Saudi Arabia sought to calm turbulent oil markets yesterday by offering to boost production, but after an initial drop in prices the cost of oil rose again by day's end.
The Saudis' failed attempt to jawbone prices lower suggests to many industry specialists that current conditions -- production at near capacity, surging demand and fears of terrorism -- are curtailing the long-established power of the kingdom in international markets.
Prince Bandar bin Sultan didn't say the Saudis would "fine tune" prices before the election, an adviser said.
"In a sense, it's a perfect storm," said Fareed Mohamedi, chief economist for PFC Energy, a District-based consulting firm. "Many factors have just all come together and pushed the Saudi ability to the wall."
Rising oil prices have become an issue in President Bush's reelection. The U.S. Federal Reserve on Tuesday blamed the run-up in oil prices for the recent sharp slowdown in the economy.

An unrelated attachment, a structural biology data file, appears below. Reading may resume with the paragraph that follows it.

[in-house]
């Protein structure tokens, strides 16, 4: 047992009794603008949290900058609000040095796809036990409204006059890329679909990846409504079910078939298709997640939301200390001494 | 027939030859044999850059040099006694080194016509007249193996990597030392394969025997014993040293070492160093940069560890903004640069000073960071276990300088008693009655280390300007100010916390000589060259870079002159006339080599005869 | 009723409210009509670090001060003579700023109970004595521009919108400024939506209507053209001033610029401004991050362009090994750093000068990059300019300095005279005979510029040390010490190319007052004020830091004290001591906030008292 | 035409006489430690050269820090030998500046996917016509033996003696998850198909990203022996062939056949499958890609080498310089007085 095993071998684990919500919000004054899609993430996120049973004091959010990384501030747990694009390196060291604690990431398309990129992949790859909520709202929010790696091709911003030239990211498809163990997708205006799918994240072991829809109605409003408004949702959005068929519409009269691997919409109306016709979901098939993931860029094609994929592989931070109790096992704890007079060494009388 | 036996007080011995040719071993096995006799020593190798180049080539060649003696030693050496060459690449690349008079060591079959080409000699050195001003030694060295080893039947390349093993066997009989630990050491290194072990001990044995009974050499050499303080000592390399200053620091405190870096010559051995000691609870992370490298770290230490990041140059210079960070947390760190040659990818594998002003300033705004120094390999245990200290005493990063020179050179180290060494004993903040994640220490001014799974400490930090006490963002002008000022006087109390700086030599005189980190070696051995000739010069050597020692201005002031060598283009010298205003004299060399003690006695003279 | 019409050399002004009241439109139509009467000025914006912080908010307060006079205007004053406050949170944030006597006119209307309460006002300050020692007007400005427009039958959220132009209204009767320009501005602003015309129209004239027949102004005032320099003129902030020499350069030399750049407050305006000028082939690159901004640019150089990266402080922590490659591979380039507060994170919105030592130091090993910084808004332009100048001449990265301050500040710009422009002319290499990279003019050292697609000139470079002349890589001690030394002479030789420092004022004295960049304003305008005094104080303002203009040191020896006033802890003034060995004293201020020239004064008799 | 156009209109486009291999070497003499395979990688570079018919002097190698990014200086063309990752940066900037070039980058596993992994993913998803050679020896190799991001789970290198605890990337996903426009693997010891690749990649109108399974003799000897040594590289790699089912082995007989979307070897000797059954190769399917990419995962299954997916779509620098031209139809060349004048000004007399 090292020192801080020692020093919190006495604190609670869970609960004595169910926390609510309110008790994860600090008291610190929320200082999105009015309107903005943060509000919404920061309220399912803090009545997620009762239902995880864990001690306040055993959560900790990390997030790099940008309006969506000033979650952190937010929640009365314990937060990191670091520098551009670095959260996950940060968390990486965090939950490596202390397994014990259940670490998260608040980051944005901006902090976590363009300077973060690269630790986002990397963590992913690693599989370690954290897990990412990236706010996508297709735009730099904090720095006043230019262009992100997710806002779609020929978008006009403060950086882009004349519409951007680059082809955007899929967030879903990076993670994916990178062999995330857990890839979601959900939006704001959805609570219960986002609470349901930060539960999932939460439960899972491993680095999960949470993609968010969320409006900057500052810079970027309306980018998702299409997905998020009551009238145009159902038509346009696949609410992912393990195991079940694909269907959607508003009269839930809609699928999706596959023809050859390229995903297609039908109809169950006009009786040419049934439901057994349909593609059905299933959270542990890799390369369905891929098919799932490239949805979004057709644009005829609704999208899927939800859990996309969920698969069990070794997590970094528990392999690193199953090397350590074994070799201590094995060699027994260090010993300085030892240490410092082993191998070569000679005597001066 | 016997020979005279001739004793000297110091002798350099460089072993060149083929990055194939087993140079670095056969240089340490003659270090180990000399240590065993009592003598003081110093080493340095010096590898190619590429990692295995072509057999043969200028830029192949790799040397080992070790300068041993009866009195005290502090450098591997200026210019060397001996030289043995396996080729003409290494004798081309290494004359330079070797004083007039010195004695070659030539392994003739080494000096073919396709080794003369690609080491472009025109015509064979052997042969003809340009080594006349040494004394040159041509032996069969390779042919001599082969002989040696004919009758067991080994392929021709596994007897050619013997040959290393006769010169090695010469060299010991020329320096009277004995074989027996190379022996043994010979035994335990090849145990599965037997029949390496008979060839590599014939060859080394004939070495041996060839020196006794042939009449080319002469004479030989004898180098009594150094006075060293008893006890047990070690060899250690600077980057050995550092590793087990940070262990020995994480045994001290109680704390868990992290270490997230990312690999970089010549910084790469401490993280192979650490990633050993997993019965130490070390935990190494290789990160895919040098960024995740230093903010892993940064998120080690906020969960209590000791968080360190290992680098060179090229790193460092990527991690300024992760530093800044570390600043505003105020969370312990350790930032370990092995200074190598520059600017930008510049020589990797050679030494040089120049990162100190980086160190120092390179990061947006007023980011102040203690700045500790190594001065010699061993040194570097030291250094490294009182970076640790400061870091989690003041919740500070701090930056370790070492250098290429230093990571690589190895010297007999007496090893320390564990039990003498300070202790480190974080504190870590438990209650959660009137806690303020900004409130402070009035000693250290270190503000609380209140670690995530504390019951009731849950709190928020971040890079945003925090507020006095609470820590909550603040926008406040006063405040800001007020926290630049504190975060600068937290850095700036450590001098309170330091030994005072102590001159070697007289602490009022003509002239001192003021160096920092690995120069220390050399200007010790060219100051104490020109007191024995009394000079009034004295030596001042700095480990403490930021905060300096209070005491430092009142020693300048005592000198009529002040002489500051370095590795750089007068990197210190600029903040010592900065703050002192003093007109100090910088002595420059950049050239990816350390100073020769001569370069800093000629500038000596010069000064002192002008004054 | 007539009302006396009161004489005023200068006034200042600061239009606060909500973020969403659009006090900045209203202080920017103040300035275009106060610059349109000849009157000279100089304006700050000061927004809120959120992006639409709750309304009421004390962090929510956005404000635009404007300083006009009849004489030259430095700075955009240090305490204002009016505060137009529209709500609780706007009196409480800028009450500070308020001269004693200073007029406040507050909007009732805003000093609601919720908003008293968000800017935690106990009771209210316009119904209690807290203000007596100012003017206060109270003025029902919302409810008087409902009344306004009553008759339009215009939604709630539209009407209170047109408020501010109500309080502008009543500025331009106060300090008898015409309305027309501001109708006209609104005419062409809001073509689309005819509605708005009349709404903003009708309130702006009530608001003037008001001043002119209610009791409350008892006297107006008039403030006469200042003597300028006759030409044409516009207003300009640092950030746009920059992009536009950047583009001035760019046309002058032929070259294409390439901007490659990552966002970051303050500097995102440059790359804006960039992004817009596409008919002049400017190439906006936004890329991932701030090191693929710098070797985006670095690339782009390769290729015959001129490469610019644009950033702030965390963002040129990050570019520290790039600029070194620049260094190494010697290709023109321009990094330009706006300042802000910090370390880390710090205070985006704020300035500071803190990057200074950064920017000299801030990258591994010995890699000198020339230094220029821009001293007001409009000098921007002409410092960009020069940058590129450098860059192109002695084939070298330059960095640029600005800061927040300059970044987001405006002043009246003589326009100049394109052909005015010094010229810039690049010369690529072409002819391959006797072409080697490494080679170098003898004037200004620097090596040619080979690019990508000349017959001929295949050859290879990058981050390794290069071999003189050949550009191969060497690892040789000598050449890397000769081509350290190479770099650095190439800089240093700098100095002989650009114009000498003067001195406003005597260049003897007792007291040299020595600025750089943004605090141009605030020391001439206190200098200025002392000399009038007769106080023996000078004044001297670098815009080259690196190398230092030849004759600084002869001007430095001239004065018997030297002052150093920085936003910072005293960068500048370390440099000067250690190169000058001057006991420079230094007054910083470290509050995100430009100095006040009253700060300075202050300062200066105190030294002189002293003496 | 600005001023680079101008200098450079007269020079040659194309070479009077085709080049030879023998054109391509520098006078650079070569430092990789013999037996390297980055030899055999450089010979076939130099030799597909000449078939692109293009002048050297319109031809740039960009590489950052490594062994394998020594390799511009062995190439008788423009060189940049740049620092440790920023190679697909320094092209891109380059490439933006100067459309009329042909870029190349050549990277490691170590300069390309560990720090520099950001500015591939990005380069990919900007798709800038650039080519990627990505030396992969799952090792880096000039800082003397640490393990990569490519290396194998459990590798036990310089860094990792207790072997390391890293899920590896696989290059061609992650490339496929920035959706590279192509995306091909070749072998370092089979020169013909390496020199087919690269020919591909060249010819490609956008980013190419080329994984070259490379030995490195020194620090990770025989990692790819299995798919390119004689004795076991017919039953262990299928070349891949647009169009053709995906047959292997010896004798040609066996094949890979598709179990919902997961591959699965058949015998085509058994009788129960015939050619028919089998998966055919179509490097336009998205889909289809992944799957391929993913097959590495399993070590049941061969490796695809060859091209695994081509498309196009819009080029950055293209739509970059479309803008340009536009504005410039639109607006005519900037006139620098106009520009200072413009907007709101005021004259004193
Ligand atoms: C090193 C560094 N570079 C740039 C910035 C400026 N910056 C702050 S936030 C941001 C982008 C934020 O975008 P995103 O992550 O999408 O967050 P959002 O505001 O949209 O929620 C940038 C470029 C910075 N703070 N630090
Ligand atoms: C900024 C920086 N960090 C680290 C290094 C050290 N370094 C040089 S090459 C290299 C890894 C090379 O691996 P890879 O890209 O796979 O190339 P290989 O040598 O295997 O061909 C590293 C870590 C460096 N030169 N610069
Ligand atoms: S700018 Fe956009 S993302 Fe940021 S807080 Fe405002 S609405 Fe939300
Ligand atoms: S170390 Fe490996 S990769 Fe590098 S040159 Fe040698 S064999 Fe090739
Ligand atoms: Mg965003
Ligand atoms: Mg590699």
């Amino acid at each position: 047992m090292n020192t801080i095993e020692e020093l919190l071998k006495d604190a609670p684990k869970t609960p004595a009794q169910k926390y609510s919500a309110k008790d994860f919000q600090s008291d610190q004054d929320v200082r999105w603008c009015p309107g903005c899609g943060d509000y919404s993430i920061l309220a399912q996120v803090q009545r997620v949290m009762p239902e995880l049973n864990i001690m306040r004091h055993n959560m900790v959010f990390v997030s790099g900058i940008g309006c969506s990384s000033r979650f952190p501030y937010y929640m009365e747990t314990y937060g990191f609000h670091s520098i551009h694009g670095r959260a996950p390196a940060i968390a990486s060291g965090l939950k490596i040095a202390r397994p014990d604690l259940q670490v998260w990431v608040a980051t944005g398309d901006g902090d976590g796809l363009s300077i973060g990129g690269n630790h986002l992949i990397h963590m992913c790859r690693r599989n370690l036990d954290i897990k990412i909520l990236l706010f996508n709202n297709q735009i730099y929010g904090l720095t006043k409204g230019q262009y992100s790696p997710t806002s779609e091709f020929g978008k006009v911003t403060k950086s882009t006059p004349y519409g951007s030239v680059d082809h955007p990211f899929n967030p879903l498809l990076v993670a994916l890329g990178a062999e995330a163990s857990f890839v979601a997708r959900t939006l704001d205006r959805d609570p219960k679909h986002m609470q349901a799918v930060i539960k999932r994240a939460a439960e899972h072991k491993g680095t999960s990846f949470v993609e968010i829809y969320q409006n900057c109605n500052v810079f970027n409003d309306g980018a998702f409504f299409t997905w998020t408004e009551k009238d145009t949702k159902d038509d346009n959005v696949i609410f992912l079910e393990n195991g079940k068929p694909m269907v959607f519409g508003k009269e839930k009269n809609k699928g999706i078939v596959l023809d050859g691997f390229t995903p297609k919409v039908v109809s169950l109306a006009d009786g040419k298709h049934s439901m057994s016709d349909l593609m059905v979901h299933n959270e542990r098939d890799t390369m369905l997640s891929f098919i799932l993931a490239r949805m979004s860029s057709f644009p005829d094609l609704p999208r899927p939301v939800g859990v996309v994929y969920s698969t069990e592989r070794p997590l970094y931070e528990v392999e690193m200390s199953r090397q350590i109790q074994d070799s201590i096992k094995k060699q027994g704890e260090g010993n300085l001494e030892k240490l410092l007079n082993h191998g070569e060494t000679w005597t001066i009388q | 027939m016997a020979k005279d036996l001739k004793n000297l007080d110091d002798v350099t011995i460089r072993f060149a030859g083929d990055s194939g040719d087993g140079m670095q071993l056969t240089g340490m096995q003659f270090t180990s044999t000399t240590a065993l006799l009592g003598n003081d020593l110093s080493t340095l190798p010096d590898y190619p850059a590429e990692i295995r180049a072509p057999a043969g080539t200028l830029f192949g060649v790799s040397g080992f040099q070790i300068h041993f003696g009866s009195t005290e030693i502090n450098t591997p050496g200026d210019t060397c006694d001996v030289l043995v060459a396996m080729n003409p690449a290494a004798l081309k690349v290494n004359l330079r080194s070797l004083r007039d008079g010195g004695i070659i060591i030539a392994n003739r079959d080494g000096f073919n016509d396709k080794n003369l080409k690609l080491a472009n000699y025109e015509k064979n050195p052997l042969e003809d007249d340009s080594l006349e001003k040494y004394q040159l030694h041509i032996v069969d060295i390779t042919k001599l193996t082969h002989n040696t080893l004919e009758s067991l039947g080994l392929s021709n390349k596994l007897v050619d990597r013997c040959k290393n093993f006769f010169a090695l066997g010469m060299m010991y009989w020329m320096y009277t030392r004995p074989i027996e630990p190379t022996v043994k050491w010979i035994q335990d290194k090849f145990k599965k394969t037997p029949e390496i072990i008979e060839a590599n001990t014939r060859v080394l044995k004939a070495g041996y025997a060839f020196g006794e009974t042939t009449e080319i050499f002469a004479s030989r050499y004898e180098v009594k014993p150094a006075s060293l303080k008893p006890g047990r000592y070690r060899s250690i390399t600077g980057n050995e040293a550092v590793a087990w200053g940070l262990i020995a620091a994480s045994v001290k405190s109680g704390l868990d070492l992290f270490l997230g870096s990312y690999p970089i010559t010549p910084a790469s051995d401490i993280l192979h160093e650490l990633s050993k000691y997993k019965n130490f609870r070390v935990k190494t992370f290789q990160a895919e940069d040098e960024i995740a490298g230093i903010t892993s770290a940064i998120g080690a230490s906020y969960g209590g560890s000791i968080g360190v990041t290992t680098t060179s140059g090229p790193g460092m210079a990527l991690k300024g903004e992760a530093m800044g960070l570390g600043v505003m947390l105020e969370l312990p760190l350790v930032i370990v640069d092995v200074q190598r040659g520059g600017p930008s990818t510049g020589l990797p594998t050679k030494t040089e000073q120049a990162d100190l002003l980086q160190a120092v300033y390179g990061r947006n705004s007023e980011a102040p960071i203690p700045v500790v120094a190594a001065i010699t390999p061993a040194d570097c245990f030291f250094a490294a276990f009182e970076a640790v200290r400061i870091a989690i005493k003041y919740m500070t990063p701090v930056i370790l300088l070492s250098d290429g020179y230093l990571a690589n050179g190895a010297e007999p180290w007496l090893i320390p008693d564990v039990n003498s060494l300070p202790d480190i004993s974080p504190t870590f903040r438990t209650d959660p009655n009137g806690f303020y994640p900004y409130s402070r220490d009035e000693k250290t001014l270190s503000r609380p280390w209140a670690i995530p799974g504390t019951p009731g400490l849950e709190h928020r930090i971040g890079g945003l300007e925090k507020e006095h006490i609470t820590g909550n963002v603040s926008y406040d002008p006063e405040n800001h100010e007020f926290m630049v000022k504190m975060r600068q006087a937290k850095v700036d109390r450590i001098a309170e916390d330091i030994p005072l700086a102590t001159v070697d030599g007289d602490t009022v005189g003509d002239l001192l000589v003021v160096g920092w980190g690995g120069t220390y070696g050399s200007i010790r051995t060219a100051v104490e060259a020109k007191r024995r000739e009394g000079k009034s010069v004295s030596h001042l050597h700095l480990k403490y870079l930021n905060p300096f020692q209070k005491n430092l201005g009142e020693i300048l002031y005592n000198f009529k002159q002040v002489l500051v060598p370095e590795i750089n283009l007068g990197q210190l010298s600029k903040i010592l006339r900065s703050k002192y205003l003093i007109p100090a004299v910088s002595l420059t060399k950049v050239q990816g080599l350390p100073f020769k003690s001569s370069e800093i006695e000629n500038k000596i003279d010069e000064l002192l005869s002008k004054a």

Democratic presidential candidate John F. Kerry has raised concern that U.S. dependence on oil from Saudi Arabia, the world's largest exporter, leaves the United States vulnerable. At last month's Democratic convention, Kerry drew sustained applause when he declared, "I want an America that relies on its ingenuity and innovation, not the Saudi royal family."
The question of the Saudis' sway in world oil markets has assumed a role in the U.S. presidential election this year. Author and Washington Post assistant managing editor Bob Woodward stirred a political controversy several months ago when he reported in a book that the Saudi ambassador to the United States, Prince Bandar bin Sultan, told Bush that the Saudis would "fine tune" oil prices to boost the U.S. economy before the presidential election.
Adel Jubeir, foreign affairs adviser to the Saudi crown prince, said in a conference call with reporters that yesterday's announcement was not intended to influence the political campaign. He dismissed the assertions in Woodward's book as "fiction."
"Our policy is to maintain prices at a moderate level," he said.
Saudi officials said the pledge of increased production was motivated by concerns that oil prices were too high and could depress the world economy and lead to a decline in demand.
White House spokesman Trent Duffy would not discuss the Saudi announcement, saying only that the administration works with oil-producing countries to ensure adequate oil supplies.